American elites expose ulterior motives on China

By Mu Lu Source:Global Times Published: 2019/11/25 22:13:40

Photo: VCG/Xinhua

There is a group of academic elites in the US who have kept a close watch on the situation in Hong Kong. These so-called scholars insist on the supremacy of their Western values and refuse to acknowledge the fact that China's system is more suitable to its current situation - particularly after China repeatedly dismissed their conspiracy theories on it. They feel discomfort and try to vent their anger. 

Since US President Donald Trump had threatened to veto the so-called Hong Kong Human Rights Democracy Act, they came out to voice their support for the bill and condemned their democratically elected president for failing the city. 

Christian Whiton, a senior fellow at the Center for the National Interest and former adviser to the Trump administration, said on Friday that it would be foolish if Trump does not sign the bill. 

This shows people coming from behind the scene to the stage. In the 1920s, Edward Bernays, who is widely regarded as father of public relations and propaganda, outlined how to control what people think. His theory was believed to be the origin of the "color revolution" concept. Some American scholars may have followed Bernays' theory and played an important role in the current Hong Kong unrest.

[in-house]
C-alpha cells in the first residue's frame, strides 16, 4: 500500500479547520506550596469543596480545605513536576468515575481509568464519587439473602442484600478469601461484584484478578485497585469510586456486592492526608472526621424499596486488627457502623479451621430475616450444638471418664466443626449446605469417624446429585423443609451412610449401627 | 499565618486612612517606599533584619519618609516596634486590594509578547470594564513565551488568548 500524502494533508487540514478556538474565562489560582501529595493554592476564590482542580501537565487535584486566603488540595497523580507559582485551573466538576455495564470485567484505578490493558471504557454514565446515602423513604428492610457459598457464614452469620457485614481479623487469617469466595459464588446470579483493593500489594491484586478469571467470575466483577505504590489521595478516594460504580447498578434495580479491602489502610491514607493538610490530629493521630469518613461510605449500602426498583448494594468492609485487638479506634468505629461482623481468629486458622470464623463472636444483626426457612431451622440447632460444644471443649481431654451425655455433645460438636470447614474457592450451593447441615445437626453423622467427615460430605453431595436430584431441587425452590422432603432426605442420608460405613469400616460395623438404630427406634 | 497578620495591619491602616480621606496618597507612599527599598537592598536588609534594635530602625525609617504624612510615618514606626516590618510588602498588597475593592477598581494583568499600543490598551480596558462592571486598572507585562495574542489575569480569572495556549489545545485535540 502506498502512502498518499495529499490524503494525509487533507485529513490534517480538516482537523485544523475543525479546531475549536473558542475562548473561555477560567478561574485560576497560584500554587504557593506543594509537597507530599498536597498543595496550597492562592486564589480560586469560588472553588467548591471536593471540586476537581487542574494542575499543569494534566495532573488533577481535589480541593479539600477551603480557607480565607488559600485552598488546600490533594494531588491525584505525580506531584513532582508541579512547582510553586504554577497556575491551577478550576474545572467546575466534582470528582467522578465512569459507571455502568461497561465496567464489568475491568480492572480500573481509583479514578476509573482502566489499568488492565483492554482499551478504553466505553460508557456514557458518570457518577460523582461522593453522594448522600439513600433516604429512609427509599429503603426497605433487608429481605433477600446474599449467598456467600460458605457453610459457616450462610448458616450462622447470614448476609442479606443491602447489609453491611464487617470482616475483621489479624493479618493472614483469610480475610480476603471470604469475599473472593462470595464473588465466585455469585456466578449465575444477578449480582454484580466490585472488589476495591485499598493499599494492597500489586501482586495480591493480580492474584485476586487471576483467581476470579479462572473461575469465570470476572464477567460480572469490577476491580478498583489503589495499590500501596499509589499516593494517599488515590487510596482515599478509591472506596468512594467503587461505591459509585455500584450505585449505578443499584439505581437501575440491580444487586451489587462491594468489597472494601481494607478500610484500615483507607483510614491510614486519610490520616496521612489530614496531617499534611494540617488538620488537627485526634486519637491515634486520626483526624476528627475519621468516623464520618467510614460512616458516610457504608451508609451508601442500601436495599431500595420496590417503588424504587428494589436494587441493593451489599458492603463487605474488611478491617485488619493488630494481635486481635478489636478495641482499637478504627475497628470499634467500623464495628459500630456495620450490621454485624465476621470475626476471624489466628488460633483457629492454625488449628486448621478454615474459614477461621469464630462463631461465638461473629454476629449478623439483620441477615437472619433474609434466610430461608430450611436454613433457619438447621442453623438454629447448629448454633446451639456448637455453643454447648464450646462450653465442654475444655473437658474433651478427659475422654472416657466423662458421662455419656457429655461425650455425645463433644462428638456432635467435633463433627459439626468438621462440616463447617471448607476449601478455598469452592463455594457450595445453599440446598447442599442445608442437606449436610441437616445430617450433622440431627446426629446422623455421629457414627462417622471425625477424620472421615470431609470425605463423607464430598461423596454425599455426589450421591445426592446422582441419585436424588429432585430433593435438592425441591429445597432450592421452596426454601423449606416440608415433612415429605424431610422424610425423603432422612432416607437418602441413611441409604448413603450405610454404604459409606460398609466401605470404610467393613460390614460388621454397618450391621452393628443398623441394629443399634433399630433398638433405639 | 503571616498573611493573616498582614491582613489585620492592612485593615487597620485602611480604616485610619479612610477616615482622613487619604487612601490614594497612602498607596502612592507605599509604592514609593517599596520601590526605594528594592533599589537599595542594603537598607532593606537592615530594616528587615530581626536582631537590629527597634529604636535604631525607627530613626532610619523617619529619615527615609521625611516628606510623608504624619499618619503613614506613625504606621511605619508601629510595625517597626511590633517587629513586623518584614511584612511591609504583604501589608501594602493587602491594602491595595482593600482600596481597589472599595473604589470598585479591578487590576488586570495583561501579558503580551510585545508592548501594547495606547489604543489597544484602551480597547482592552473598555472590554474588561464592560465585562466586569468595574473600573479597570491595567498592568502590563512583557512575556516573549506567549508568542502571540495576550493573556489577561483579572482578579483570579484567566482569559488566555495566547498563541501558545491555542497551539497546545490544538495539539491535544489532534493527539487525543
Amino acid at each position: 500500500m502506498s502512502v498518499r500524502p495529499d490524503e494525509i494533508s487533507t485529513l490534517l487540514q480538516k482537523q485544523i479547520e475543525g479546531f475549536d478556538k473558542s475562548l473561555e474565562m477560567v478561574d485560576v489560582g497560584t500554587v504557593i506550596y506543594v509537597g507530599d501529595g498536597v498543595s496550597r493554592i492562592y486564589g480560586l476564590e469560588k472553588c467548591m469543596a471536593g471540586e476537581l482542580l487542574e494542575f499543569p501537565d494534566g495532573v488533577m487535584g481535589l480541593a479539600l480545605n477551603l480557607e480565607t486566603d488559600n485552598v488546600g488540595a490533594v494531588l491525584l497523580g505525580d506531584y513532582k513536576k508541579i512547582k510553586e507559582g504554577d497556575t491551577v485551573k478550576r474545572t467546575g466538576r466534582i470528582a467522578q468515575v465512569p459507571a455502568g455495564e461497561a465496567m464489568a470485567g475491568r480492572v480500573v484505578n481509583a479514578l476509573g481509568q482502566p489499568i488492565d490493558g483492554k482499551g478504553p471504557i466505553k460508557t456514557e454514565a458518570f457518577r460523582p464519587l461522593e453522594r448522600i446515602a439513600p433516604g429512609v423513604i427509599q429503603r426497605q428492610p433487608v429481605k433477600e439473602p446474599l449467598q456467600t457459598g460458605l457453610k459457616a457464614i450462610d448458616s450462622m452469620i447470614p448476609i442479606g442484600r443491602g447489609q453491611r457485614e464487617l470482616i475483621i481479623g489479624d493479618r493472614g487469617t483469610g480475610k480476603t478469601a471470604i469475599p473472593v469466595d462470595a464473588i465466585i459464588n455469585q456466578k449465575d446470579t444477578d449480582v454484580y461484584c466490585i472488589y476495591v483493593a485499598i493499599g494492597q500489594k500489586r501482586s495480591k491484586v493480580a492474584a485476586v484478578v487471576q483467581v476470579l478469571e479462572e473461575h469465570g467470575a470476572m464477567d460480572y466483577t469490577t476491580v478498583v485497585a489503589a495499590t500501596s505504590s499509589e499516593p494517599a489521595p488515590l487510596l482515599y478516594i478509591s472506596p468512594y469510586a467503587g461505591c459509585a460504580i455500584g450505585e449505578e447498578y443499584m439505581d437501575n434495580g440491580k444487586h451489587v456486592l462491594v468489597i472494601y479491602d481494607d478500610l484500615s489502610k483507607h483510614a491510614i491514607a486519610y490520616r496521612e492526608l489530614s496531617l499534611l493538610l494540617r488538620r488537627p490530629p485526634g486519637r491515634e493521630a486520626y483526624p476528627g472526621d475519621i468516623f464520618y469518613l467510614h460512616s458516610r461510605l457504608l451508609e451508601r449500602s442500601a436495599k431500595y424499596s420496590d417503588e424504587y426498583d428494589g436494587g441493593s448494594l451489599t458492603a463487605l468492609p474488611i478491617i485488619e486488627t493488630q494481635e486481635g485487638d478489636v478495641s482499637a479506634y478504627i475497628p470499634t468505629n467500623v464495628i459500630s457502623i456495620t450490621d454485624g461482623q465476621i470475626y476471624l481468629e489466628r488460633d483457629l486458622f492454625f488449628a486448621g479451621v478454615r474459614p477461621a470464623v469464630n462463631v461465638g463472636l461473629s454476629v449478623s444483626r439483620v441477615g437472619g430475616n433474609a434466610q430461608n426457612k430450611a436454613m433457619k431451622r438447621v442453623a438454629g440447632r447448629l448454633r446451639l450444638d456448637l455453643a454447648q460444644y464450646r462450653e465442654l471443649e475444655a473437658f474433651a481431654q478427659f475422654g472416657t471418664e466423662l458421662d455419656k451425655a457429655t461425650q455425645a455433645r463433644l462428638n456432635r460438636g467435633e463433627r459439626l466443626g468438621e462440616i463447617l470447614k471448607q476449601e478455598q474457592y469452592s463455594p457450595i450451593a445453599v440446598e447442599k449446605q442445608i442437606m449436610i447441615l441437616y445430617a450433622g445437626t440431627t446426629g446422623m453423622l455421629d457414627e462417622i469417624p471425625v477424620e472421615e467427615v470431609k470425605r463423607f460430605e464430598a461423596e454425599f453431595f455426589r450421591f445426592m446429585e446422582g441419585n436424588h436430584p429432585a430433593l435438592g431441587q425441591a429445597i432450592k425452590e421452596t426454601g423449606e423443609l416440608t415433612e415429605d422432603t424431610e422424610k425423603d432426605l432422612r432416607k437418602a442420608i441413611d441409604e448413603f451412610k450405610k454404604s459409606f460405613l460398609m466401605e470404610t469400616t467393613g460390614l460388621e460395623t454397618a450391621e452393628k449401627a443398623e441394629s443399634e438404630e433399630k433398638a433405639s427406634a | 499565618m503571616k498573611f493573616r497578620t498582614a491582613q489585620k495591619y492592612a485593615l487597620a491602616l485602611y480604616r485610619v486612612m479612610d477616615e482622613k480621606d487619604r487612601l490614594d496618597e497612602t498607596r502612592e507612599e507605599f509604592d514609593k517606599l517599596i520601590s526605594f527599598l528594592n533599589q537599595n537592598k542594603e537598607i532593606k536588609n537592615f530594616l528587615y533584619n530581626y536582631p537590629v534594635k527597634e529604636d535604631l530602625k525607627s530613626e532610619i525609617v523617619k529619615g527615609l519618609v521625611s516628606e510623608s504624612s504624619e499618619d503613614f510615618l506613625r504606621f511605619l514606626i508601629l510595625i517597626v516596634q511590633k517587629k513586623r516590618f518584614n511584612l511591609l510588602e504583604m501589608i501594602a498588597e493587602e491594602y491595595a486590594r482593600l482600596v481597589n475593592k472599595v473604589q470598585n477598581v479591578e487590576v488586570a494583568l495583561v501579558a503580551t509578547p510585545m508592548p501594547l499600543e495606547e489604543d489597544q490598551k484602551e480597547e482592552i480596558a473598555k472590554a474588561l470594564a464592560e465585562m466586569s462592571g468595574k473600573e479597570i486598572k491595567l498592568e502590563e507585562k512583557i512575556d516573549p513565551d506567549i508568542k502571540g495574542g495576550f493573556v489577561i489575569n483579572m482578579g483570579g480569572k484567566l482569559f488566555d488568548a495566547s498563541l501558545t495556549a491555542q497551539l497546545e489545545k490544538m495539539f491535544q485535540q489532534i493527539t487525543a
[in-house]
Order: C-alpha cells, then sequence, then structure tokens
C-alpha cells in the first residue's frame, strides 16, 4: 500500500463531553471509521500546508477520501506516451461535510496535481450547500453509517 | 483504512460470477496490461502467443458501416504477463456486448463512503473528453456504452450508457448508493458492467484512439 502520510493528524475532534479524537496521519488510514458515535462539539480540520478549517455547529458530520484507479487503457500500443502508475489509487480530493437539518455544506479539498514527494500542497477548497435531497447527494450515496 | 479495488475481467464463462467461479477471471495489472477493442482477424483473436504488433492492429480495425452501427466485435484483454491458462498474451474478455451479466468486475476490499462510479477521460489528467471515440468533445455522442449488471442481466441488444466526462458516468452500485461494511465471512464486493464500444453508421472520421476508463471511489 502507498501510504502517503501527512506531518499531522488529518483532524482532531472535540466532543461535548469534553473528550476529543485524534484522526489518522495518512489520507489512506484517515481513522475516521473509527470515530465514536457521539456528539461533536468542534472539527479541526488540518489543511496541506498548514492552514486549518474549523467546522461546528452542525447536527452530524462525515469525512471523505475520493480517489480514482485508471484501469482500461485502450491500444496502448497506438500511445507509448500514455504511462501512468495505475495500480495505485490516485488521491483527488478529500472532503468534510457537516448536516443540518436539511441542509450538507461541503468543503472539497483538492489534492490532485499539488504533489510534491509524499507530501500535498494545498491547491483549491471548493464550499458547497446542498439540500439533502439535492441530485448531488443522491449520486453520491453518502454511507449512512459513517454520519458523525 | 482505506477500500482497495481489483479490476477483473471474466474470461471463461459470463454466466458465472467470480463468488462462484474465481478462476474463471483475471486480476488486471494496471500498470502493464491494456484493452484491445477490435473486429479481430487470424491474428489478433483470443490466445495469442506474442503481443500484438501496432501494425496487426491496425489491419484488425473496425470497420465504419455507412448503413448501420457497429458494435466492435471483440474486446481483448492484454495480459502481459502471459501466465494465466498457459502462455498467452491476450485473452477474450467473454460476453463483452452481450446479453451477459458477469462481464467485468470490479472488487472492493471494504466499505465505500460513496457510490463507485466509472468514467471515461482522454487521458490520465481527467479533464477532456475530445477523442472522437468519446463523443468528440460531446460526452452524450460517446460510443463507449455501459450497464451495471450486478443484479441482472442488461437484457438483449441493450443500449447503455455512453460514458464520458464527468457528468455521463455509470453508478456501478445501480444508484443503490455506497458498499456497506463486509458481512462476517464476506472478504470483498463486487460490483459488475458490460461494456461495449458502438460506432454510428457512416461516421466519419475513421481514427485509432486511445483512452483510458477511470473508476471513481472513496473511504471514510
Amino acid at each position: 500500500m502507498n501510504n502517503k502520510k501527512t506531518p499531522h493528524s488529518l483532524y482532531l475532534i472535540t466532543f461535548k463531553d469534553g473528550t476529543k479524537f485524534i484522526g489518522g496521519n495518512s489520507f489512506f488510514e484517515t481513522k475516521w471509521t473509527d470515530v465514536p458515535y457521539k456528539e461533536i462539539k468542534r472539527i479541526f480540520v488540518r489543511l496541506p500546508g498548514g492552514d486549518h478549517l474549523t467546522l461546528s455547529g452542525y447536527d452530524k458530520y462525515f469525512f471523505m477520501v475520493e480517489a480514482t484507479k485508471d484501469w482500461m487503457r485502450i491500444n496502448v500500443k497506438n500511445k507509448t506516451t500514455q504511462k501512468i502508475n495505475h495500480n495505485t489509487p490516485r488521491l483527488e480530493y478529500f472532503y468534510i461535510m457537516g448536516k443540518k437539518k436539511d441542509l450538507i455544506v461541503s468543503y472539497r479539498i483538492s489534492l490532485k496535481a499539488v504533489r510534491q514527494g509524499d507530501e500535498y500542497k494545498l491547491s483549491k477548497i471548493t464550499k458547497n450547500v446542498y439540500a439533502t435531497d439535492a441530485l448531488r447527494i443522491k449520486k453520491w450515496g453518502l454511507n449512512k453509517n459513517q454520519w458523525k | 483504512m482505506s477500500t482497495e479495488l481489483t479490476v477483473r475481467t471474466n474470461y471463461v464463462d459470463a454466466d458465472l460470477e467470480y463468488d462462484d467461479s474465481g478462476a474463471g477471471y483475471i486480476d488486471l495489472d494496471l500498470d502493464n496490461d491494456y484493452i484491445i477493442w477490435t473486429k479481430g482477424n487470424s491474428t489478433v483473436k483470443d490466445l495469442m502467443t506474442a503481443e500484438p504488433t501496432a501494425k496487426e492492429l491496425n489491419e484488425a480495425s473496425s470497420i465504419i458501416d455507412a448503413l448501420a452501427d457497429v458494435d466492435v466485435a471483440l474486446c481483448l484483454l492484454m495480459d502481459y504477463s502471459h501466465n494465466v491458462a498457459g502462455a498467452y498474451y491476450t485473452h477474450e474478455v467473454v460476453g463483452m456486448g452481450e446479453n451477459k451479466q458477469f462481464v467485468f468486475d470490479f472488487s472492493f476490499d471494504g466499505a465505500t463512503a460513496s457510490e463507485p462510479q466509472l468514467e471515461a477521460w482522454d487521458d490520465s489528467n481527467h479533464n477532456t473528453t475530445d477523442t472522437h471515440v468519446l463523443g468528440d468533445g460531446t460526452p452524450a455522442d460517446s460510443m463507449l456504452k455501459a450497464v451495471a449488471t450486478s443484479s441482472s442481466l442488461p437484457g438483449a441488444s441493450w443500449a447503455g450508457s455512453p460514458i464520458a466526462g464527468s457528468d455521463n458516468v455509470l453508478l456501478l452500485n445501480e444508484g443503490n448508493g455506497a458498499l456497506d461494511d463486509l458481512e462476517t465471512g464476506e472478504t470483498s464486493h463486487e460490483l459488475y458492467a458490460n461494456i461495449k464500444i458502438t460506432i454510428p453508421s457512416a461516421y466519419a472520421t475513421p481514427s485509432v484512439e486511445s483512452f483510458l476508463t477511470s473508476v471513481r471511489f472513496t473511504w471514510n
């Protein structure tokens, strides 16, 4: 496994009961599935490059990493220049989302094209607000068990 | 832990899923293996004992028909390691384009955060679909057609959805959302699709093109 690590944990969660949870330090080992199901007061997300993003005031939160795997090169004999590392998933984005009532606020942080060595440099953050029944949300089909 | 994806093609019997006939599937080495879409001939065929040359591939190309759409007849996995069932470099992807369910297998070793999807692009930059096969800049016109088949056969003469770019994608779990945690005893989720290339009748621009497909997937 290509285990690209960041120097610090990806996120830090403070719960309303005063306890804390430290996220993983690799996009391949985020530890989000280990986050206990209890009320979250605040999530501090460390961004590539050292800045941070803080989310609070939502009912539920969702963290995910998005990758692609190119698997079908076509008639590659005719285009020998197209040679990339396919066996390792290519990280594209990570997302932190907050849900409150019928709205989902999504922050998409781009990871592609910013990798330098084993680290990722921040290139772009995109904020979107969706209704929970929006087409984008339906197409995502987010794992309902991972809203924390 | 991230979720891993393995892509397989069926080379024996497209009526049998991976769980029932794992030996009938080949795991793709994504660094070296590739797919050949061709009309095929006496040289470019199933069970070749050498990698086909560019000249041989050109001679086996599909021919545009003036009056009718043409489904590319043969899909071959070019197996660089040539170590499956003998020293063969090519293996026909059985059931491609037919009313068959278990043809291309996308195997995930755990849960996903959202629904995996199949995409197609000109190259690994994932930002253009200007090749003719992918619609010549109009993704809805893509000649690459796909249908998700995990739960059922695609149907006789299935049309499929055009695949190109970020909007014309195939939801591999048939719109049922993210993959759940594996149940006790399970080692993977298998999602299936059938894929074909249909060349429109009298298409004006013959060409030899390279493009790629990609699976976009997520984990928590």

These people have taken Hong Kong and Taiwan as "fortresses" and "experiment fields" of democracy. Together with Washington, they use the two places as leverage to contain China, and infiltrate education and social groups of Hong Kong with their thinking and values. 

Some US academic institutions and foundations, such as the Washington DC-based National Endowment for Democracy (NED), regard Hong Kong as a laboratory and have done so-called experiments, in addition to funding local organizations to preserve so-called democratic rights - in line with the protests - and help organize training seminars for scholars, lawyers and civil servants.

For instance, the Hong Kong Confederation of Trade Unions - the city's second-largest labor group that supported the "umbrella movement" in 2014 - has reportedly received donations from the NED worth about $2 million in the past two decades.

According to a conference paper issued by the Boston-based think tank National Bureau of Economic Research in June, some researchers have "indirectly incentivized" Hong Kong university students to participate in the July 1 marches in 2017 and 2018 for "scientific purposes," and paid them up to HK$ 350 ($45) for individual surveys. Nearly 850 subjects completed all four study waves.

The escalating violence in the city excited these US elites and also worried them. They were excited to see their anticipated so-called democratic movement taking place in Hong Kong. 

In the meantime, however, they were worried they would miss the precious chance to advocate their political ideas and actively support the US government while violating international norms by intervening in China's domestic affairs. 

As the unrest escalates in Hong Kong, they have completely removed their academic veneer and showed their true anti-China intentions. We have become clearer about what they are really up to. But as it had happened several times in the past, their evil intentions will eventually collapse amid China's steady pace forward.


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